The Boke Named The Gouernour, Volume 2
Kegan Paul, Trench, 1883 - Education of princes
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according affection agayne appears atque beinge body brought called cause century CHAPTER Chaucer citie common considered Cotgrave derived desire Dictionary doth doubt Elyot English etiam euery example excellent expression following passage French frende gives hand hath haue Henry Hist honour Italy justice King knowe kynge Latin letter Lord maner meane moche mought nature neuer noble opinion original persone Poet prince probably published quæ quàm quod reason reference regard renders Roman Rome sayd says seems selfe sense shulde Sir Thomas speaking suppose taken therfore therof thinge Thomas Elyot thou thynge translates tyme unto vertue VIII weale whan whome wise wolde word writer δε εν και μεν
Page 216 - He is the Rock, his work is perfect : for all his ways are judgment : a God of truth and without iniquity, just and right is he.
Page 204 - The only part of the conduct of any one, for which he is amenable to society, is that which concerns others. In the part which merely concerns himself, his independence is, of right, absolute. Over himself, over his own body and mind, the individual is sovereign.
Page 610 - Remember thee! Yea, from the table of my memory I'll wipe away all trivial fond records, All saws of books, all forms, all pressures past, That youth and observation copied there...
Page 211 - The state of Nature has a law of Nature to govern it, which obliges every one, and reason, which is that law, teaches all mankind who will but consult it, that being all equal and independent, no one ought to harm another in his life, health, liberty or possessions...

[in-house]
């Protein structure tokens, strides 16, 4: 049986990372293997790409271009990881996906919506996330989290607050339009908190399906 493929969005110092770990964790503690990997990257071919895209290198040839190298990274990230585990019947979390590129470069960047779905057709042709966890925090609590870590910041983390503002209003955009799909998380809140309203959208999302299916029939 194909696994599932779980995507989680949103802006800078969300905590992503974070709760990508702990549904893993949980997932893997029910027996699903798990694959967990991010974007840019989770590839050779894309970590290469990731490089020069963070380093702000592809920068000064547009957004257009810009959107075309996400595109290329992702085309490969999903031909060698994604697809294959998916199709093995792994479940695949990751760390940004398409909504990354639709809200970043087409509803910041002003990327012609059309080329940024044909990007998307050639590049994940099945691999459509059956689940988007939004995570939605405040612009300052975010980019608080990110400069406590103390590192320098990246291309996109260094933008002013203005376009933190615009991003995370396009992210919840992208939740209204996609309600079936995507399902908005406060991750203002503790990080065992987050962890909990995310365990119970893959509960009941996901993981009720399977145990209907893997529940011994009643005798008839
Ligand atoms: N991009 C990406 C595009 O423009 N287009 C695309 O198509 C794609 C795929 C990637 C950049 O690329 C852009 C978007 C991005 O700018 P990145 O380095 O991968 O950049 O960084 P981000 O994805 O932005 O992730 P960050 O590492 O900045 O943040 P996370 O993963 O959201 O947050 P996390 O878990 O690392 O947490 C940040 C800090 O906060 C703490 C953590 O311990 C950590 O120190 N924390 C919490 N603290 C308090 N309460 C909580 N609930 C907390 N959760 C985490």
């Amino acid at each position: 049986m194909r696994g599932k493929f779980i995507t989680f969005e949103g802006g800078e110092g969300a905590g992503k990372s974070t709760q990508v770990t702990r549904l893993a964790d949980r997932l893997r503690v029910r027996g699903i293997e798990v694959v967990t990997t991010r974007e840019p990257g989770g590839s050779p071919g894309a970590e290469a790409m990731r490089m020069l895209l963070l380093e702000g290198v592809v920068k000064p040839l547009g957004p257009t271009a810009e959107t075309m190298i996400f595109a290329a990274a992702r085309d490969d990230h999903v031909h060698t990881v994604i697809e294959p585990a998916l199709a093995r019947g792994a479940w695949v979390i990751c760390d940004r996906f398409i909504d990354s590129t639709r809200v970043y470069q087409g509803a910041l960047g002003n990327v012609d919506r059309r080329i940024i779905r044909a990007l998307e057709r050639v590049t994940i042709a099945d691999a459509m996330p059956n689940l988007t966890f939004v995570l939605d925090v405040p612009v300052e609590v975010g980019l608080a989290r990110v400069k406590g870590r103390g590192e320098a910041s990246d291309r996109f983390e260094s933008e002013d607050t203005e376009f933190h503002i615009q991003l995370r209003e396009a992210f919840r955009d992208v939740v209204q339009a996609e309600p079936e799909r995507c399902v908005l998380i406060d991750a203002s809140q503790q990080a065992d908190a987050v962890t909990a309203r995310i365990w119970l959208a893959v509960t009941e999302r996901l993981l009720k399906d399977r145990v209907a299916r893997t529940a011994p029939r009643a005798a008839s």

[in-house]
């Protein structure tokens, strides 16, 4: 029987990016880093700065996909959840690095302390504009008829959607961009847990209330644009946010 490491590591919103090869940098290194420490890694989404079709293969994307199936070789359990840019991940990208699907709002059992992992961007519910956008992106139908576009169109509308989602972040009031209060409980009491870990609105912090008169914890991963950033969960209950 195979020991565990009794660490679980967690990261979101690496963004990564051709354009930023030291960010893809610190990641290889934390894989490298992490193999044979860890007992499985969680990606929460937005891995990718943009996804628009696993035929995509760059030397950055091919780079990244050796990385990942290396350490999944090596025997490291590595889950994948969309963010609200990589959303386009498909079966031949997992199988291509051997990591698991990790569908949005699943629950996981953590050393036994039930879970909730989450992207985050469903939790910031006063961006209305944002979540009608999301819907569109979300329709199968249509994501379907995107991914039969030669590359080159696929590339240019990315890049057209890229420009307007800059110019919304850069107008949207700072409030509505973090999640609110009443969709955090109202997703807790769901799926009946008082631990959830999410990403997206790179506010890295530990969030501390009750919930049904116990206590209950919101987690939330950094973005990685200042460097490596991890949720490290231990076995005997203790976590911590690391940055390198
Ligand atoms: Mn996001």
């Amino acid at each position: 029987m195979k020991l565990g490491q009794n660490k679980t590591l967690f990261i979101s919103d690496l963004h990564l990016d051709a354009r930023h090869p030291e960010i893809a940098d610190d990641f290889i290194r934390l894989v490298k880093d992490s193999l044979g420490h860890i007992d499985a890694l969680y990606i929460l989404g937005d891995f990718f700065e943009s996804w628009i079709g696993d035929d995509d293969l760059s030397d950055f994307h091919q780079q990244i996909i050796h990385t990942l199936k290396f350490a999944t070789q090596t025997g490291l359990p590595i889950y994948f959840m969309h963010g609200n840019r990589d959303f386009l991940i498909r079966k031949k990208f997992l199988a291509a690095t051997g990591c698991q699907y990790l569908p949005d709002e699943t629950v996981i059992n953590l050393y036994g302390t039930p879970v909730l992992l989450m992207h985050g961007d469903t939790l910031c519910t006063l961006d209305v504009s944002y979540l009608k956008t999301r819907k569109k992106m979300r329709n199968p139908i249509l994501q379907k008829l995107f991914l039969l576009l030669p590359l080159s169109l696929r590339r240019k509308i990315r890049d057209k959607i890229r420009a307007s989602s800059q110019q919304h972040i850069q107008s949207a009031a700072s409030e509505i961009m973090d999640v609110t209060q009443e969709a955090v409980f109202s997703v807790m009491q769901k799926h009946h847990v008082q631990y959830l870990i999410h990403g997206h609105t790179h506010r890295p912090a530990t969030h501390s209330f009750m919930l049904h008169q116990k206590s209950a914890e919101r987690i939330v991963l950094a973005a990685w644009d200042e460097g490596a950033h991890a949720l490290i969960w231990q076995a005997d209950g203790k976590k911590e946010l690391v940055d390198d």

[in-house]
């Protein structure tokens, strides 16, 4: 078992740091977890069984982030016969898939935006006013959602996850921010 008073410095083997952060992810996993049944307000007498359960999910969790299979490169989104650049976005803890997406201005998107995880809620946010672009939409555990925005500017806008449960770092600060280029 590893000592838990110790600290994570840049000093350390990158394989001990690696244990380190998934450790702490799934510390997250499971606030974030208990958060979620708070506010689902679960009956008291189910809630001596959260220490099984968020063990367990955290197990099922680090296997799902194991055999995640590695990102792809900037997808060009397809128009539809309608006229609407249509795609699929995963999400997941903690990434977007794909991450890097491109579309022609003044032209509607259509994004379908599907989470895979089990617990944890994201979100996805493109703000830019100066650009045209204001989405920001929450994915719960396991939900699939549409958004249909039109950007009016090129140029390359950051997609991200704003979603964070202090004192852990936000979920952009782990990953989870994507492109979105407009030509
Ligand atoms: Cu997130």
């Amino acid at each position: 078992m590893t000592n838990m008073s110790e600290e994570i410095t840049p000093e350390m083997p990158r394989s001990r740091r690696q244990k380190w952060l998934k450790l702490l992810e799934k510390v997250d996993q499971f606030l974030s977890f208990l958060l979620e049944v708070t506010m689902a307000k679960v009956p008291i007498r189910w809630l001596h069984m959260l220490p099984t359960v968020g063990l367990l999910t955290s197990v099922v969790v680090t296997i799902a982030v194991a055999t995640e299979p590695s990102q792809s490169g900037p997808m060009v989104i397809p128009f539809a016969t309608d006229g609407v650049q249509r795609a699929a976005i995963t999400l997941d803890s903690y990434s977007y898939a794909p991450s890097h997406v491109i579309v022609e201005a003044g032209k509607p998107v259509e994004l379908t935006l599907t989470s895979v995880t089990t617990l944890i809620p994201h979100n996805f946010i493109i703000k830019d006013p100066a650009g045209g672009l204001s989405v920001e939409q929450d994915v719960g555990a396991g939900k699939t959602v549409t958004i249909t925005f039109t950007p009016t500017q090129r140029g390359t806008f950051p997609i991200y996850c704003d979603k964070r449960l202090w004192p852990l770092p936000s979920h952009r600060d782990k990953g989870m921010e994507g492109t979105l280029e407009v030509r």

Page 222 - ... the inquiry of truth, which is the love-making or wooing of it, the knowledge of truth, which is the presence of it, and the belief of truth, which is the enjoying of it, is the sovereign good of human nature.
Page 130 - I mean aid, and bearing a part in all actions and occasions. Here the best way to represent to life the manifold use of friendship, is to cast and see how many things there are which a man cannot do himself; and then it will appear that it was a sparing speech of the ancients to say, That a friend is another himself; for that a friend is far more than himself.
Page 215 - DISSIMULATION is but a faint kind of policy, or wisdom ; for it asketh a strong wit, and a strong heart, to know when to tell truth, and to do it. Therefore it is the weaker sort of politicians that are the great dissemblers.
Page 560 - With love's light wings did I o'er-perch these walls; For stony limits cannot hold love out : And what love can do, that dares love attempt ; Therefore thy kinsmen are no let to me.
Page 84 - By reason whereof a marvellous multitude and number of the people of this realm be not able to provide meat, drink and clothes necessary for themselves, their wives and children, but be so discouraged with misery and poverty, that they fall daily to theft, robbery, and other inconveniences, or pitifully die for hunger and cold...